French-Language Manuscript Materials

The imprint of French culture on Louisiana and the Lower Mississippi Valley has been deep and long lasting. French explorers and colonists were among the earliest Europeans to arrive in the region, beginning in the seventeenth century. Louisiana, named for Louis XIV, belonged to France for much of the 1700s and again from 1800 until it was sold to the United States in 1803. French settlers came to Louisiana both directly from France and indirectly from other areas. The latter included Acadians expelled from present-day Nova Scotia in the mid-eighteenth century and refugees from St. Domingue (present-day Haiti) in 1804. Some followers of Napoleon arrived in Louisiana after their leader's defeat in 1814. Other French immigrants came to Louisiana for a variety of reasons throughout the nineteenth century.

The French-language manuscript resources in the Louisiana and Lower Mississippi Valley Collections (LLMVC) at LSU touch upon all these sources of French cultural influence. This guide to these resources includes descriptions of the papers of early colonists, French-speaking planters and free people of color in the nineteenth century, and residents of cities and towns like New Orleans and Natchitoches. The documents it describes came from farmers and merchants, writers and artists, women and men, the famous and the anonymous.

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Chinarel, Adolphe. Letter, 1840. 1 item. Location: Misc. Resident of Nantes, France. Business letter from Chinarel to John and Lubin Garnier of New Orleans pertaining to the bankruptcy of Chenard Freres. In French. For further information, see online catalog. Mss. 68.

Referenced in Guides: New Orleans to 1861, Business, French

Chol, Emmanuel, 1834-1916. Papers, 1845, 1854-1921. 1,213 items, 6 ms. vols., 31 printed vols. Location: U:163-164, 65:29, 98:. Native of France, music teacher and composer of Thibodaux, Lafourche Parish, Louisiana. Bills and receipts, manuscript and sheet music, pamphlets, and other imprints reflect Chol's professional career, his affiliation with the Catholic Church, and the education of his children in parochial schools. Partly in French. For further information, see online catalog. Mss. 1780, 1906.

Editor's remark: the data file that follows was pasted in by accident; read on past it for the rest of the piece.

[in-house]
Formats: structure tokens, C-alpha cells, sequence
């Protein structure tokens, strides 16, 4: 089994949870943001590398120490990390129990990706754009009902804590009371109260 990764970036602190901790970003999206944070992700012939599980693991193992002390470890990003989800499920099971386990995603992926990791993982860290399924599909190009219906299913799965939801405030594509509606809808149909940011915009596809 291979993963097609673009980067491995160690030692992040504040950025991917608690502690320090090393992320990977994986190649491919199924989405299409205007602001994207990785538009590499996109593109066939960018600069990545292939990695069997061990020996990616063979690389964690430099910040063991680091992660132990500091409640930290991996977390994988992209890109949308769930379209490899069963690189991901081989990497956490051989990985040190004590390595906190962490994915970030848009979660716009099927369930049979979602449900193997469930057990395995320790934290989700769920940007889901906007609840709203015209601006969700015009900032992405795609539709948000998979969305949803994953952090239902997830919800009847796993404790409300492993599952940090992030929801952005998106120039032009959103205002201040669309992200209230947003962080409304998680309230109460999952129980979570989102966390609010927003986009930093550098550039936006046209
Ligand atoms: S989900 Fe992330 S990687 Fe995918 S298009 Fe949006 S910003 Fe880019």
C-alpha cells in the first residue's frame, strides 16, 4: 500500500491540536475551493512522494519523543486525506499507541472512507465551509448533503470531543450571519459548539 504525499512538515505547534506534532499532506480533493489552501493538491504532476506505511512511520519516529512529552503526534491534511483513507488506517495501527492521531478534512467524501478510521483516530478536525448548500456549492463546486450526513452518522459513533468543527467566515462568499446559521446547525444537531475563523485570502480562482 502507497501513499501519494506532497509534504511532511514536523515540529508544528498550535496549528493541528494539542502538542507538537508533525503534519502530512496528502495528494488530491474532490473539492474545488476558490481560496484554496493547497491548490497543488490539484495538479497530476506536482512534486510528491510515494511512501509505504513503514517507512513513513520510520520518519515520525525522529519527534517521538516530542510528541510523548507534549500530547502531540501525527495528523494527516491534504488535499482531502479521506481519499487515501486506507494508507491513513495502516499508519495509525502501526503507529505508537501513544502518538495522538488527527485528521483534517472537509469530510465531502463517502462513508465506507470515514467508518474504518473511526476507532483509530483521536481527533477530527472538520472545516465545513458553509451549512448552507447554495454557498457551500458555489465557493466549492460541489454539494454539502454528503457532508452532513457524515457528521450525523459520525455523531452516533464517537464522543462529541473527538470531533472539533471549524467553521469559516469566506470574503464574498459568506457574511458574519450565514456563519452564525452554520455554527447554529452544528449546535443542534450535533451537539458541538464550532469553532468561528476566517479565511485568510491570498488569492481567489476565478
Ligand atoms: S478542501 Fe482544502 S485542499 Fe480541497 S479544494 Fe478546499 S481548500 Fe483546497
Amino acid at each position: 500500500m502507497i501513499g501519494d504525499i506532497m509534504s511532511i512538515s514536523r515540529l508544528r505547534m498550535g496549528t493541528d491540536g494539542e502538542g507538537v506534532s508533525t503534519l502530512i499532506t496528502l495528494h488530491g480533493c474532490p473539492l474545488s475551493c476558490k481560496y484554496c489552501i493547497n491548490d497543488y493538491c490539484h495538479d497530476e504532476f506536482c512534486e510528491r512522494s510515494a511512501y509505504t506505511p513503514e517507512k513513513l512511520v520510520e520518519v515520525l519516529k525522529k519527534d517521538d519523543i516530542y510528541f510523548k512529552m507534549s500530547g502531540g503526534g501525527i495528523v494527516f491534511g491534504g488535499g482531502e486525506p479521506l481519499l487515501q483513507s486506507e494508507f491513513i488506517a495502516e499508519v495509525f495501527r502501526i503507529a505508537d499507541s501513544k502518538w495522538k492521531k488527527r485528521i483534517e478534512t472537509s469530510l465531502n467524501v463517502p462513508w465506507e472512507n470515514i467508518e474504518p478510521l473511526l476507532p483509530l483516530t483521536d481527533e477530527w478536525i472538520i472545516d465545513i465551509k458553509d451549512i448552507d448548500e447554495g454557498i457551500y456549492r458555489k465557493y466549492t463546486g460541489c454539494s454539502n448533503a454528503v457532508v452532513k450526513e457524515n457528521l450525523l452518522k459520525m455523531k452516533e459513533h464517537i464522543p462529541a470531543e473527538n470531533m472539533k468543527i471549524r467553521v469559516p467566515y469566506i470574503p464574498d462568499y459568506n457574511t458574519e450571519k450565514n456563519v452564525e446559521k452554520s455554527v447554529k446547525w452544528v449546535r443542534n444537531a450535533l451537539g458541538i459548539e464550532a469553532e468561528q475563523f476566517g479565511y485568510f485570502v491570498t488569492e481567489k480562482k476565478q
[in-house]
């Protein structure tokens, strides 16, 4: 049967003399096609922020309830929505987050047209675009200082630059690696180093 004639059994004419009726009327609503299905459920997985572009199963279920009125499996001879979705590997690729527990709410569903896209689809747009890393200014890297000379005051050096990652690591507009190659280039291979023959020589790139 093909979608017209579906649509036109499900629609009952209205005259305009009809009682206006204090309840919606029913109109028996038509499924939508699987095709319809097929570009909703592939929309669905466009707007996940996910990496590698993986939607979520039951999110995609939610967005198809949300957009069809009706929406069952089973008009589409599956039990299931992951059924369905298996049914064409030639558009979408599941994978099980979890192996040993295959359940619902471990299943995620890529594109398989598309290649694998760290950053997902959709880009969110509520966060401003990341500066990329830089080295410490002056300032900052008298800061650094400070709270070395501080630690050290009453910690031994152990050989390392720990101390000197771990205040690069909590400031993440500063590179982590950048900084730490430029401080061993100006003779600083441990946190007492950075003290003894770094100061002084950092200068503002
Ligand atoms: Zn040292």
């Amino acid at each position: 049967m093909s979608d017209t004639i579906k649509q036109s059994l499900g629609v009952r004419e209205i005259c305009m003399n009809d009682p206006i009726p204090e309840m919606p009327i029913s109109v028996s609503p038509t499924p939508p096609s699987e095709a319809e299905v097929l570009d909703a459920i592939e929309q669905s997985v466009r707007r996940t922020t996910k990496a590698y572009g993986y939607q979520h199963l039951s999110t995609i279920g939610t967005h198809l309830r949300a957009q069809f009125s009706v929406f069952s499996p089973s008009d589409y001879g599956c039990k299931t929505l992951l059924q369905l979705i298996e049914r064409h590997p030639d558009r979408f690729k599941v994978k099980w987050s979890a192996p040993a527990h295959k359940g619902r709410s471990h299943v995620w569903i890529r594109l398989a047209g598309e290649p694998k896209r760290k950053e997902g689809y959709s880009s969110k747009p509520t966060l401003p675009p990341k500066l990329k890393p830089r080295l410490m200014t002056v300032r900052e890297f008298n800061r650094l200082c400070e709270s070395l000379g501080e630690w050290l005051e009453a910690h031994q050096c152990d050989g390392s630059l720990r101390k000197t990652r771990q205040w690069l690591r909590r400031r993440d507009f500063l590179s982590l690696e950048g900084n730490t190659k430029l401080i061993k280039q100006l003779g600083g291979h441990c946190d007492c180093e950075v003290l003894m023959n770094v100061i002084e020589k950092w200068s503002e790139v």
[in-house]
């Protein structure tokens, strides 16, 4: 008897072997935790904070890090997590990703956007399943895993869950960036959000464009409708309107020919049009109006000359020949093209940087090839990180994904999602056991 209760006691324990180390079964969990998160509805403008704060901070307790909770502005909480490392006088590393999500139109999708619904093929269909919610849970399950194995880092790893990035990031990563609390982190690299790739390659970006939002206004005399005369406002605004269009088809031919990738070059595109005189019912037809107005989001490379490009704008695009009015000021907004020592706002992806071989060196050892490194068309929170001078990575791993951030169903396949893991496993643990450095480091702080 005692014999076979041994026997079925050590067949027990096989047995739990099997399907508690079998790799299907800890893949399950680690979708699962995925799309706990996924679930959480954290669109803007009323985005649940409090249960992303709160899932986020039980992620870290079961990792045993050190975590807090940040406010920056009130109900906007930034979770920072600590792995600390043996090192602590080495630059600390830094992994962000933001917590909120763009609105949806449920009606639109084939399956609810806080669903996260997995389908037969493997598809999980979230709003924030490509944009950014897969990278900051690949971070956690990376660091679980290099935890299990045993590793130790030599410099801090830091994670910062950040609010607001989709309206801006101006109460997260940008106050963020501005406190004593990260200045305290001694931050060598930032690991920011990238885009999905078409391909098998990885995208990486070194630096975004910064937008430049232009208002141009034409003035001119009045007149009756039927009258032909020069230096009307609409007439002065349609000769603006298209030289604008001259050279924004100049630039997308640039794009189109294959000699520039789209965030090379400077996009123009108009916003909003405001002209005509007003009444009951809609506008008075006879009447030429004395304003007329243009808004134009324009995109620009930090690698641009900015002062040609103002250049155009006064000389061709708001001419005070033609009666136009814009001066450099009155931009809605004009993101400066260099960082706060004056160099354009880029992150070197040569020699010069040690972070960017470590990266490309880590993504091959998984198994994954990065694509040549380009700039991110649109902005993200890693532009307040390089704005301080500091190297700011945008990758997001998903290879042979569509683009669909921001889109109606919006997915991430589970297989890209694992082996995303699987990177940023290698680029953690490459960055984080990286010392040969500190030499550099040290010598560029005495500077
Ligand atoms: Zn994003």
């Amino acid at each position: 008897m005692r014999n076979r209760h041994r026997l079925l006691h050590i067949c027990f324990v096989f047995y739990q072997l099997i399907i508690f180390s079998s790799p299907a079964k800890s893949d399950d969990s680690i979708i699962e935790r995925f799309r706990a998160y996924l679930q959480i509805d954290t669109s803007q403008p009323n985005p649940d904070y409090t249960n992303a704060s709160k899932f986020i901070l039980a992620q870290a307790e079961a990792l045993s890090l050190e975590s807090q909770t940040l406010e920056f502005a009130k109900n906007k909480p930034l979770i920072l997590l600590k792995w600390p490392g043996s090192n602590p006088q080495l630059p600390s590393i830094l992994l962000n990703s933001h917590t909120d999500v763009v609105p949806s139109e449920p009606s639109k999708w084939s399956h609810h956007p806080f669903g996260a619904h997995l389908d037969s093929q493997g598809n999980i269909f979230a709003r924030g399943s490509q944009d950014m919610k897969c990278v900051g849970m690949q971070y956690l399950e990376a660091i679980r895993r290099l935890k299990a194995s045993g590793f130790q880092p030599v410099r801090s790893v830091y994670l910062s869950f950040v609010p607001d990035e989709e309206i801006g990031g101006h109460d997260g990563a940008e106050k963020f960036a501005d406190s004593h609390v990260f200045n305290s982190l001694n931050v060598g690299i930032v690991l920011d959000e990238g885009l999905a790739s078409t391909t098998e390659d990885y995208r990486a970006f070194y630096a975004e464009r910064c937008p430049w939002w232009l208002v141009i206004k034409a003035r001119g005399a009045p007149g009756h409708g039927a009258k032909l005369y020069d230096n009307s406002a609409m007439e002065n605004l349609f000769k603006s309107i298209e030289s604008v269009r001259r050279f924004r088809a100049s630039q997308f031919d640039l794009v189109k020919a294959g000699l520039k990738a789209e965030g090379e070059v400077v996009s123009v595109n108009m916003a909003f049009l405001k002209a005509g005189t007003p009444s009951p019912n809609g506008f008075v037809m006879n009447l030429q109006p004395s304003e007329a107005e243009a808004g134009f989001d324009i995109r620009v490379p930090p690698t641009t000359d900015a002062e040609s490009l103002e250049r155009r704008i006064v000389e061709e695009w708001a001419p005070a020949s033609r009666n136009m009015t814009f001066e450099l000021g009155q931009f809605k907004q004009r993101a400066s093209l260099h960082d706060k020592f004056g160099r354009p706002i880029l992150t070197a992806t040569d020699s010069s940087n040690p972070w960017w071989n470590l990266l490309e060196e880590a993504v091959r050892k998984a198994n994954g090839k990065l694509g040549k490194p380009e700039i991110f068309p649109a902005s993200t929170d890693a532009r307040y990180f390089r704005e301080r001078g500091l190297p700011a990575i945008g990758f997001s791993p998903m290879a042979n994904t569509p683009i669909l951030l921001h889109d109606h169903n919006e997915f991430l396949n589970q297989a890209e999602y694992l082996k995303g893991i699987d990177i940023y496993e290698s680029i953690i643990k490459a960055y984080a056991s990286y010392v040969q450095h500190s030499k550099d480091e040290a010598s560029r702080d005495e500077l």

Cior, Charles, 1819-ca. 1894. La musique, selon les sciences observes. L'histoire, la phylosophie, la physiologie, etc., etc., entendre, comprendre, se souvenir, 1885. 2 ms. vols. Location: H:20. Music teacher of New Orleans and native of Paris, France. Pedagogical manuscript containing lessons on music theory, exercises, and diagrams. In French. For further information, see online catalog. Mss. 3287.

Referenced in Guides: Performing arts, New Orleans 1866-, French

Claiborne, William C. C. (William Charles Cole). Letter book, 1804-1811 (bulk 1804-1805). 3 items, 1 vol. Location: OS:C, VAULT:4, MSS.MF:C. Governor of the Territory of Orleans, first governor of the State of Louisiana. Correspondence concerns Claiborne's administration, relations with Native Americans, problems with the importation of slaves, Louisiana bank, Spanish land grants and land surveys in the Natchez District, and Catholic disputes in the district of Saint Bernard. Legislative act provides reimbursement for damaged houses and slaves killed or executed during the slave insurrection (April 25, 1811). One item in French. Letter book available on microfilm. For further information, see online catalog. Mss. 71, 603, 965.

Clark, Gladys, b. 1918. Papers, circa 1890-2004 (bulk 1940-1997). 0.75 linear ft. Location: 128:. An accomplished spinner and weaver in the Acadian tradition, Clark received numerous awards during her career. The collection includes correspondence, photographs, and printed materials that document her artistic works and awards received, including a National Heritage Fellowship from the National Endowment for the Arts in 1997. For further information, see online catalog. Mss. 4953.

Referenced in Guides: Women, Acadiana, French

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